Pisa. The Clarke mu st haue his fees, Ile pay you them.
Math. Good God, how abiect is this single life,
Ile not abide it; Father, Friends, nor Kin,
Shall once di s s uade me from affectting:
125A man's a man; and Ned is more then one:
Yfayth Ile haue thee Ned, or Ile haue none;
Doe what they can, chafe, chide, or storme their fill,
Mathea is resolu'd to haue her will.
Pisa. I can no longer hold my patience.
130Impudent villanie, and lasciuious Girles,
I haue ore-heard your vild conuer sions:
You scorne Philosophy: You'le be no Nunne.
You mu st needes ki s s e the Pur s s e, because he sent it.
And you forsooth, you flurgill, minion,
135A brat scant folded in the dozens at mo st,
Youle haue your will forsooth; What will you haue?
Math. But twelue yeare old? nay Father that's not so,
Our Sexton told mee I was three yeares mo.
Pisa. I say but twelue: you'r be st tell mee I lye.
140What sirra Anthony. Anth. Heere sir.
Pisa. Come here sir, & you light huswiues get you in: Exeunt si sters.
Stare not upon me, moue me not to ire:
Nay sirra stay you here, Ile talke with you:
Did I retaine thee (villaine) in my house,
145Gaue thee a stipend twenty Markes by yeare,
And ha st thou thus infected my three Girles,
Vrging the loue of those, I mo st abhord;
Vnthrifts, Beggers; what is worse.
And all because they are your Country-men?
150 Anth. Why sir, I taught them not to keepe a Marchants
Booke, or ca st accompt: yet to a word much like that
word Accounte.
Pisa. A Knaue pa st grace, is pa st recouerie.
Why sirra Frisco, Villaine, Loggerhead, where art thou?
155 Enter Frisco, the Clowne.
Frisc. Heere's a calling indeed; a man were better to
liue a Lords life and doe nothing, then a Seruing creature,
and neuer be idle. Oh Mai ster, what a me s s e of Brewe s s e
standes now vpon the poynt of spoyling by your ha sti-
160ne s s e; why they were able to haue got a good Stomacke
with child euen with the sight of them; and for a Vapour,
oh precious Vapour, let but a Wench come neere them
with a Painted face, and you should see the Paint drop and
curdle on her Cheekes, like a peece of dry E s s ex Cheese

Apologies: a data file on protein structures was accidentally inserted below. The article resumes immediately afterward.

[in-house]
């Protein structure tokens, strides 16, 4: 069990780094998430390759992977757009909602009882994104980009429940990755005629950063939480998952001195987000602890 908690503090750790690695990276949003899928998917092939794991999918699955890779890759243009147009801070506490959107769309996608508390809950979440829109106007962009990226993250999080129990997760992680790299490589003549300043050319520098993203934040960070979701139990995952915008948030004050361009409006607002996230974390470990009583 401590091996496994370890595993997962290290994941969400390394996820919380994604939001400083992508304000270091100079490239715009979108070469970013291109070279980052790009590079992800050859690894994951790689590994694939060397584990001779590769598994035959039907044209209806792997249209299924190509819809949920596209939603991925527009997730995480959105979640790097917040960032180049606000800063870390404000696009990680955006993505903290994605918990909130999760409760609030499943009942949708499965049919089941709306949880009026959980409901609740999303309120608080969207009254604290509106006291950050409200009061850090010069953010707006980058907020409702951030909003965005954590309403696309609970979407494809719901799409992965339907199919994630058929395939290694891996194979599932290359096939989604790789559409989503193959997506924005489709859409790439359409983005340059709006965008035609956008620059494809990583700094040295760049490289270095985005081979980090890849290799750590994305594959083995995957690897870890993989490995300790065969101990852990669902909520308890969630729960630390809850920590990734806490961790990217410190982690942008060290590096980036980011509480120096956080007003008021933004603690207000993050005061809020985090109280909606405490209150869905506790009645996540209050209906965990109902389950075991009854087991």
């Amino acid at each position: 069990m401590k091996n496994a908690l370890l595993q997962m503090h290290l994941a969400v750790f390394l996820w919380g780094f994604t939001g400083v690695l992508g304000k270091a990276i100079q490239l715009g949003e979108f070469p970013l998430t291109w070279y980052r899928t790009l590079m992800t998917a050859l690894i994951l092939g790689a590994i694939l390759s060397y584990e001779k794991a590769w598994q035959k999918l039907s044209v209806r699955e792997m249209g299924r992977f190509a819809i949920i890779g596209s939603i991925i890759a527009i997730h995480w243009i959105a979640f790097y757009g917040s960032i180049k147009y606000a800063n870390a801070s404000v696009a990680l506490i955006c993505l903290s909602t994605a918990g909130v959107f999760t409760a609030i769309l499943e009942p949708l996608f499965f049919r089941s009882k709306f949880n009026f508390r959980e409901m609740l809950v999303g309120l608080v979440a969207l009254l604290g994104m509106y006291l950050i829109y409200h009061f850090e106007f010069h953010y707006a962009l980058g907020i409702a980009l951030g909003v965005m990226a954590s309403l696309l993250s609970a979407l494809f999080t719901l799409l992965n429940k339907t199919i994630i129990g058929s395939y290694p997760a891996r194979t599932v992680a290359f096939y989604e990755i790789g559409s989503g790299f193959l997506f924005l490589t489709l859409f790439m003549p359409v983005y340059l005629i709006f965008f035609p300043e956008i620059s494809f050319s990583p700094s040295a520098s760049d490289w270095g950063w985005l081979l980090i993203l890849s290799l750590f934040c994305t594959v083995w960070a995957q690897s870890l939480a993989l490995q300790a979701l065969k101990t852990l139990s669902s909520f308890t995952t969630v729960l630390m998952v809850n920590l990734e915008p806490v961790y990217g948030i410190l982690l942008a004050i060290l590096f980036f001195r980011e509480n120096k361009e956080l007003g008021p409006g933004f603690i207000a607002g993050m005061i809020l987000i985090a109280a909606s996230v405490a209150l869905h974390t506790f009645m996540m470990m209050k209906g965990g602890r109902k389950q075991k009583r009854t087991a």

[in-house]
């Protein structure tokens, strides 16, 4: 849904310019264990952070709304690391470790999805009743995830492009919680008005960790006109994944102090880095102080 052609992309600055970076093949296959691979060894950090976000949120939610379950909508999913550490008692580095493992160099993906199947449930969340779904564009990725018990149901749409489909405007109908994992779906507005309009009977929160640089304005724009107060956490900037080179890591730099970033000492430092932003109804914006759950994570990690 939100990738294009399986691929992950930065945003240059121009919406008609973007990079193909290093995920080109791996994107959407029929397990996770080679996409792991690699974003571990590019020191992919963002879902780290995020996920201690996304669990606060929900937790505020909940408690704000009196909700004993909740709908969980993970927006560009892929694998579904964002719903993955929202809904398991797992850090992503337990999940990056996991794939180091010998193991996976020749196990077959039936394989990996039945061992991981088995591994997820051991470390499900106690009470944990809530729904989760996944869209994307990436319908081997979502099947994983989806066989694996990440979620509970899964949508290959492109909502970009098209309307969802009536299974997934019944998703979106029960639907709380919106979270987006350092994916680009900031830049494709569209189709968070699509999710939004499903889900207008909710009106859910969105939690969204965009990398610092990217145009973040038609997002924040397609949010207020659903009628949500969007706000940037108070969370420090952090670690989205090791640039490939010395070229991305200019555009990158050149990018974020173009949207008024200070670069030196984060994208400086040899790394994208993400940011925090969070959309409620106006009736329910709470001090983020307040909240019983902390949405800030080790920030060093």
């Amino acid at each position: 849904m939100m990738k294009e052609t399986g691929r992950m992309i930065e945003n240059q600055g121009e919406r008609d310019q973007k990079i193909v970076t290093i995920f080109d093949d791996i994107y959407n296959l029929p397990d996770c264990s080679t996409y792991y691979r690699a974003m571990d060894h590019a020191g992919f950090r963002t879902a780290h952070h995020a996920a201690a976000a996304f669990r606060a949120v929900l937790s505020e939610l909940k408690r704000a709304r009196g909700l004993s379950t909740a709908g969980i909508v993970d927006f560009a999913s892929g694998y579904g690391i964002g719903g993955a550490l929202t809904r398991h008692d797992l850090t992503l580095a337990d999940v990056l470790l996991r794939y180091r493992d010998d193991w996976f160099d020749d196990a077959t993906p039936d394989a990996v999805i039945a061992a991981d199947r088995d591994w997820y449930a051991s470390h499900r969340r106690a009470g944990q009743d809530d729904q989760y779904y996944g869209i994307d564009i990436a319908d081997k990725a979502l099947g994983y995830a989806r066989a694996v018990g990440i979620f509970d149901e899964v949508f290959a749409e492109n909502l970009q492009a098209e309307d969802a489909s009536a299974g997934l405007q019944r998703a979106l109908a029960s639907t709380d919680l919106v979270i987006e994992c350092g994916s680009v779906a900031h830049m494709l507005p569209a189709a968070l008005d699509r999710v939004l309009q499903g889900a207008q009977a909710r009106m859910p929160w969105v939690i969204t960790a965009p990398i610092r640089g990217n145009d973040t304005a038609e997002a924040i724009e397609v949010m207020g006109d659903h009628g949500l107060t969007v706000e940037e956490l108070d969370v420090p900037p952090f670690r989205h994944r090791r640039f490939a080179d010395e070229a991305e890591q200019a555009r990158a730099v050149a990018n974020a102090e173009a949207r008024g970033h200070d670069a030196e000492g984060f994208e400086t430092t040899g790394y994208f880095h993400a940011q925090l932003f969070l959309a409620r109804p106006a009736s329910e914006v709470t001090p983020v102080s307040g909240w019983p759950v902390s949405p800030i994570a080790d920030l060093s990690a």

165toa sted at the fire.
Pisa. Well sirra, leaue this thought, & minde my words,
Giue diligence, inquire about
For one that is expert in Languages,
A good Mu sitian, and a French-man borne:
170And bring him hither to in struct my Daughters,
Ile neere tru st more a smooth-fac'd Engli sh -man.
Frisc. What, mu st I bring one that can speake Langua-
ges? what an old A s s e is my Mai ster; why he may speake
flaunte taunte as well as French, for I cannot vnder stand him.
175 Pisa. If he speake French, thus he will say, Awee awee:
What, can st thou remember it?
Frisc. Oh, I haue it now, for I remember my great
Grandfathers Grandmothers si sters coosen told mee, that
Pigges and French-men, speake one Language, awee awee;I
180am Dogg at this: But what mu st he speake else?
Pisa. Dutch Frisc. Let's heere it?
Pisa. Haunce butterkin slowpin.
Fris . Oh this is nothing, for I can speake perfect Dutch
when I li st.
185 Pisa. Can you, I pray let's heare some?
Frisc. Nay I mu st haue my mouth full of Meate fir st,
and then you shall heare me grumble it foorth full mouth,
as Haunce Butterkin slowpin frokin: No, I am a simple Dutch -
wan: Well, Ile about it.
190 Pisa. Stay sirra, you are too ha stie; for hee mu st speake
one Language more.
Frisc. More Languages? I tru st he shall haue Tongues
enough for one mouth: But what is the third?
Pisa. Italian.
195 Fris . Why that is the ea sie st of all, for I can tell whether
he haue any Italian in him euen by looking on him.
Pisa. Can you so, as how?
Fris . Marry by these three Poynts: a Wanton Eye,
Pride in his Apparell, and the Diuell in his Countenance.
200Well, God keepe me from the Diuel in seeking this French -
man: But doe you heare mee Mai ster, what shall my fel-
low Anthony doe, it seemes he shall serue for nothing but to
put Lattin into my young Mi s s tre s s es. Exit Frisco.
Pisa. Hence a s s e, hence loggerhead, begon I say.
205And now to you that reades Philosophy,
Packe from my house, I doe discharge thy seruice,
And come not neere my dores; for if thou do st,
Ile make thee a publicke example to the world.
Antho. Well crafty Fox, you that worke by wit,
210It may be, I may liue to fit you yet. Exit Antho.
Pisa. Ah sirra, this tricke was spide in time,
For if but two such Lectures more they'd heard,
For euer had their hone st names been marde:
Ile in and rate them: yet that's not be st,
215The Girles are wilfull, and seueritie
May make them carele s s e, mad, or desperate.
What shall I doe? Oh! I haue found it now,
There are three wealthy Marchants in the Towne,
All Strangers, and my very speciall friendes,
220The one of them is an Italian:
A French-man, and a Dutch-man, be the other:
These three intyrely doe affect my Daughters,
And therefore meane I, they shall haue the tongues,
That they may answere in their seuerall Language:
225But what helps that? they mu st not stay so long,
For whiles they are a learning Languages,
My Engli sh Youths, both wed, and bed them too:
Which to preuent, Ile seeke the Strangers out,
Let's looke: tis pa st aleauen, Exchange time full,
230There shall I meete them, and conferre with them,
This worke craues ha st, my Daughters mu st be Wedde,
For one Months stay, sayth farrewell Mayden head.